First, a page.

There are many, many possibilities. Surely the morally correct thing to do in such a situation would be to struggle to keep everyone alive, not to start killing each other in a brutal fight to improve our own chances. This is not only moral but eminently practical. I've heard plenty of accounts of people in such a difficult situation who fought over supplies or leadership, and ended up wiping each other out just a few miles from civilization. I've also heard of people who helped each other and worked together and overcame incredible odds. When the assumption is that "it's him or me", people spend time and energy fighting each other rather than the external problem, and everybody loses.
Second, even if we accept the premise that someone must die so that the others will live, the next requirement of the exercise is that the student should evaluate and judge each person's "worth", and then decide that one person's life is worth less than anothers and so should be sacrificed so that the "more important" person can live. What gives anyone the right to decide on the value of another person's life? In the materials I read, the student is told that one of the people on the boat is the vice president and another is a cripple. This pretty clearly sets the student up to say that of course the vice president should not be thrown overboard, because he is important; maybe the cripple should be, because with his handicaps his life isn't worth much anyway. I don't doubt that the vice president would find that reasoning persuasive, but would the cripple?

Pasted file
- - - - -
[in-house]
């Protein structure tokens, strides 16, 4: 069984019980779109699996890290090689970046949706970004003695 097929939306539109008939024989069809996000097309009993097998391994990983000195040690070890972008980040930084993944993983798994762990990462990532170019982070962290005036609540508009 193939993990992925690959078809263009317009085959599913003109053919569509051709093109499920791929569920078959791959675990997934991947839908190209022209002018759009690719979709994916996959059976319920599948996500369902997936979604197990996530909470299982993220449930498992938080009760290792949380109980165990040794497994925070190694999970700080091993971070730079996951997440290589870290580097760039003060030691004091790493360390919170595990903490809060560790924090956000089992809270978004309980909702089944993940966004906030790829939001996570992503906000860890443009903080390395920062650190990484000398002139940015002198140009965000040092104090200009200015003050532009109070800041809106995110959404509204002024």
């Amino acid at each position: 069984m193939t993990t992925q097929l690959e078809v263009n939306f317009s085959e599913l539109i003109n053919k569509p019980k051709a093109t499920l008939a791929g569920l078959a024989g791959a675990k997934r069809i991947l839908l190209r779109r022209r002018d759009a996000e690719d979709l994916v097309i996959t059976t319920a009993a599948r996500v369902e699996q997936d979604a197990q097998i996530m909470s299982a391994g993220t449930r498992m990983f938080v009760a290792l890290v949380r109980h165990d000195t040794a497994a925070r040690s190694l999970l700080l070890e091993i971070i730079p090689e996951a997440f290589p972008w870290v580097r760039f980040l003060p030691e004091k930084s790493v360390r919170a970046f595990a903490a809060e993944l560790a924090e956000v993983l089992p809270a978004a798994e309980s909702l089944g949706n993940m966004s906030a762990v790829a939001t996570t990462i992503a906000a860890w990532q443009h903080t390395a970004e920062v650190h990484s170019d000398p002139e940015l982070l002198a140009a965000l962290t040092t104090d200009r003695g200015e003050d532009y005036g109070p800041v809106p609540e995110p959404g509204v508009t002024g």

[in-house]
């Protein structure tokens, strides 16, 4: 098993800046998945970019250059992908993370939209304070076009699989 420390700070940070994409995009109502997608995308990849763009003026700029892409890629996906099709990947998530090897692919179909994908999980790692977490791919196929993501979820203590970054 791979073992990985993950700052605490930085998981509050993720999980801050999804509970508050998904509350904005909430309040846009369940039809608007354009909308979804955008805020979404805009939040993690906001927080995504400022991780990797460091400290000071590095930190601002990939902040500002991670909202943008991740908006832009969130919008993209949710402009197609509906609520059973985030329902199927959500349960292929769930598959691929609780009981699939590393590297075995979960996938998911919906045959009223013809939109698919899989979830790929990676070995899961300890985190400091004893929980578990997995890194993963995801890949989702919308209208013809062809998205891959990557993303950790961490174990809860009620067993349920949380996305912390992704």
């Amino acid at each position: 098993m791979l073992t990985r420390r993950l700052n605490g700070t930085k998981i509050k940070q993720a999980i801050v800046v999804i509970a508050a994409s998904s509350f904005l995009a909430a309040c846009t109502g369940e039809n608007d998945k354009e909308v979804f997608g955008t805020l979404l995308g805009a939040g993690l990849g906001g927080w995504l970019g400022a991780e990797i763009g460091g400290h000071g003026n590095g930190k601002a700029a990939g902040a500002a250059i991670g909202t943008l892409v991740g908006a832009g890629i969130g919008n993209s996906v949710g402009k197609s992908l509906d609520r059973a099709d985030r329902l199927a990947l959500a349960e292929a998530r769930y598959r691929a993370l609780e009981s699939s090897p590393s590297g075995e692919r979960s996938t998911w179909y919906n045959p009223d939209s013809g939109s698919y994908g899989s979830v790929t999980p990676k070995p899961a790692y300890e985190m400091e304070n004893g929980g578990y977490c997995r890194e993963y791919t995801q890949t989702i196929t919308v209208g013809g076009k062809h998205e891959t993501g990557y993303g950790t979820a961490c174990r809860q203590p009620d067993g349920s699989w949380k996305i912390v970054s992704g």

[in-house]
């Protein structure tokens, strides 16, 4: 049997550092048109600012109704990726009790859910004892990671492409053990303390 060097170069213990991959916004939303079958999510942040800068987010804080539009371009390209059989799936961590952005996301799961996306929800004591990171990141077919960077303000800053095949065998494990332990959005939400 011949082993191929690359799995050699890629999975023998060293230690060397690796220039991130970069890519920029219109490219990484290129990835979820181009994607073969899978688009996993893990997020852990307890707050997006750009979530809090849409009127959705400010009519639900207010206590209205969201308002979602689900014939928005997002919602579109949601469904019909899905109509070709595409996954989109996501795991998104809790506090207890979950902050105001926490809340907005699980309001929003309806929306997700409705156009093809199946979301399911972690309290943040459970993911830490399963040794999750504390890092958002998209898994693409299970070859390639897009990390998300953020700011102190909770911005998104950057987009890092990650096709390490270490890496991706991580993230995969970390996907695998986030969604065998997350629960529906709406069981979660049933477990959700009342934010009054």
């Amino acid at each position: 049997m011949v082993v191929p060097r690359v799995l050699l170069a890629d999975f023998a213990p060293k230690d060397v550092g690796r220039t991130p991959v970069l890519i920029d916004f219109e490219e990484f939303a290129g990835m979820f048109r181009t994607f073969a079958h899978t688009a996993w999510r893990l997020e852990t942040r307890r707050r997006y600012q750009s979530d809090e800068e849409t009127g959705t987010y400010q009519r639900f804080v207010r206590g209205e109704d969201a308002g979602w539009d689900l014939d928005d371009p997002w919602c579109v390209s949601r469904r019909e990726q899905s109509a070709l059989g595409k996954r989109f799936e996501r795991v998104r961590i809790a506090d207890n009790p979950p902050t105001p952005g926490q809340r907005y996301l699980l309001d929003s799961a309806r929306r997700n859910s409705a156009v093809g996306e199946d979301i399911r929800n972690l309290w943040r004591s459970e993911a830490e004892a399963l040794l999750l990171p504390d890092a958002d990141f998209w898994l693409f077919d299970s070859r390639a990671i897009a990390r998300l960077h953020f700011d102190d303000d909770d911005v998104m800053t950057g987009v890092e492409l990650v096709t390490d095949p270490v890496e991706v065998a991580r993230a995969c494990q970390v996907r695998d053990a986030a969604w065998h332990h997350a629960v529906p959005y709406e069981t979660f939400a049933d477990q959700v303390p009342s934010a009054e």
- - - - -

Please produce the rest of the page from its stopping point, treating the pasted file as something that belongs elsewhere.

(Hey, here's an idea: How about the first person who suggests that someone else should be thrown overboard so that he can live, we throw him overboard?)